SEMA eNews Vol. 19, No. 6, February 11, 2016

Debunking the Myths: The Threat of EPA Enforcement to Converted Racecars

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In July 2015, the U.S. Environmental Protection Agency (EPA) introduced a proposal that would have prohibited the conversion of street vehicles into race cars used exclusively for the track. While the EPA has formally withdrawn its proposal, the agency continues to assert authority under the Clean Air Act to regulate the modification of vehicles used for competition. Under the EPA’s new interpretation of the law, certified motor vehicles and engines and their emission control devices must remain in their certified configuration even if they are used solely for competition. Violators would be subject to the fines and penalties included in the tampering prohibitions.

MYTH: The threat of EPA enforcement is over since the agency formally withdrew its proposal.

The EPA maintains that is has the power to enforce against any vehicle owner that converts his or her emissions-controlled motor vehicle into a vehicle to be used solely for competition.  Whether or not the EPA chooses to enforce, it would be illegal for an individual to convert their motor vehicle.  Additionally, the EPA has stated that it has the authority to enforce against aftermarket companies that sell parts for use on the converted vehicles, which will limit racers’ access to parts. 

MYTH: The EPA’s interpretation is long-standing.

Congress never intended the Clean Air Act to be interpreted as giving the EPA the authority to regulate vehicles used solely for competition, regardless of whether the vehicles were once emissions-certified road vehicles.  Once a vehicle is taken out of use as a road vehicle and dedicated solely to racing, it is beyond the laws which apply to road vehicles.  The EPA and SEMA fundamentally disagree on this point.  SEMA has cited the statutory text, legislative history, and congressional intent of the Clean Air Act, as well as 46 years of history whereby vehicles have been converted from certified road status to status as race vehicles without any objection from EPA.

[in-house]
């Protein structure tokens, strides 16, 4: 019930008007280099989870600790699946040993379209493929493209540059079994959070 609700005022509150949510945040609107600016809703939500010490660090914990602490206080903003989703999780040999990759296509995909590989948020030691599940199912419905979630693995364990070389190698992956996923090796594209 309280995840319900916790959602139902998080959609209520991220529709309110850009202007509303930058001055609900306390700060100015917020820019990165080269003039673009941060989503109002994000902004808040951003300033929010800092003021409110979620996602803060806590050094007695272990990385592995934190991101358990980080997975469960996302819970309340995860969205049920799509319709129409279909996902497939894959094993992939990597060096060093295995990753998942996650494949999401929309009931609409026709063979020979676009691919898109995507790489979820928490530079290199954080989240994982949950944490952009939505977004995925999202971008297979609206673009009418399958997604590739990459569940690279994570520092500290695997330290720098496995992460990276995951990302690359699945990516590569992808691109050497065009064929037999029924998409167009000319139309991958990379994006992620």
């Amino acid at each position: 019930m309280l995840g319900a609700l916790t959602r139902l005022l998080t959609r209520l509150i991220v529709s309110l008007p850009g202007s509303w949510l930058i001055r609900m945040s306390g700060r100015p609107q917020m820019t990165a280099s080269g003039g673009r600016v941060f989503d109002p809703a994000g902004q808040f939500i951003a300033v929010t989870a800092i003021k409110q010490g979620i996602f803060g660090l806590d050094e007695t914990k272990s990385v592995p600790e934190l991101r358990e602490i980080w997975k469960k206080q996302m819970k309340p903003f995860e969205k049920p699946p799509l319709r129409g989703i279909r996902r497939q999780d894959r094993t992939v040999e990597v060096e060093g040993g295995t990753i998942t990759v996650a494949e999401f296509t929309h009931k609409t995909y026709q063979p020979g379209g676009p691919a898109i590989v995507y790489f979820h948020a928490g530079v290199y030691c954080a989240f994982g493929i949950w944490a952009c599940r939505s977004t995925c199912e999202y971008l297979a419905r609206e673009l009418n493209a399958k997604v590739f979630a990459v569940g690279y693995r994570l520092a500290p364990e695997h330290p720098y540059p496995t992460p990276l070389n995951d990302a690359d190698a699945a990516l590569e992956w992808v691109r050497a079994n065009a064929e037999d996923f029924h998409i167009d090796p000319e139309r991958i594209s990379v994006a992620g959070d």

MYTH: The EPA can’t use its newly-claimed enforcement authority on vehicles that have already been converted into racecars.  

It is the EPA’s position that they able to enforce against vehicles that have already been converted in the past.  While the EPA has indicated that it does not currently plan on enforcing against individuals, it does plan on going after the companies supplying parts for vehicles that have already been converted.  So, if you have a racecar that began life as a street car, this regulation would affect your access to parts, and leave you open to enforcement if the agency so chooses.  

MYTH: The EPA is merely clarifying the law as it relates to motor vehicles and nonroad vehicles, and its interpretation only affects vehicles driven on the streets.

The EPA’s interpretation claims that motor vehicles can never be modified, even if it is used solely for competition and never again used on public roads.  Without clarification, the EPA’s interpretation means modifications affecting any emissions-related component, such as engines, engine control modules, intakes, exhaust systems, etc. are prohibited.

FACT: Racecars with original emissions controls are not affected.

The EPA notes that race vehicles with original, unmodified emission controls, including the original engine configuration, engine control module, intake and exhaust components, do not violate the law.  The issue is that very few competition race vehicles have been left unmodified and in a certified configuration.  

FACT: The EPA’s enforcement authority does not include purpose-built racecars, such as sprint cars, open-wheel dragsters and the cars that currently compete in NASCAR.

The EPA agrees that vehicles that were originally manufactured for racing are excluded from regulation under the Clean Air Act.  However, the EPA believes this exclusion extends only to vehicles that were never certified for on-road use or issued a VIN. 

FACT: The EPA’s proposal will not affect the exemption for “nonroad vehicles,” such as dirt bikes, ATVs, snowmobiles and boats used solely for competition.

The EPA has indicated that it will continue to allow “nonroad vehicles” (dirt bikes, ATVs, snowmobiles, boats) to be exempted from certain emissions regulations if they are used solely for competition.  Distinct from its stance on motor vehicles, however, the EPA’s current position on nonroad vehicles allows emissions-certified nonroad vehicles to be converted into vehicles used solely for competition.


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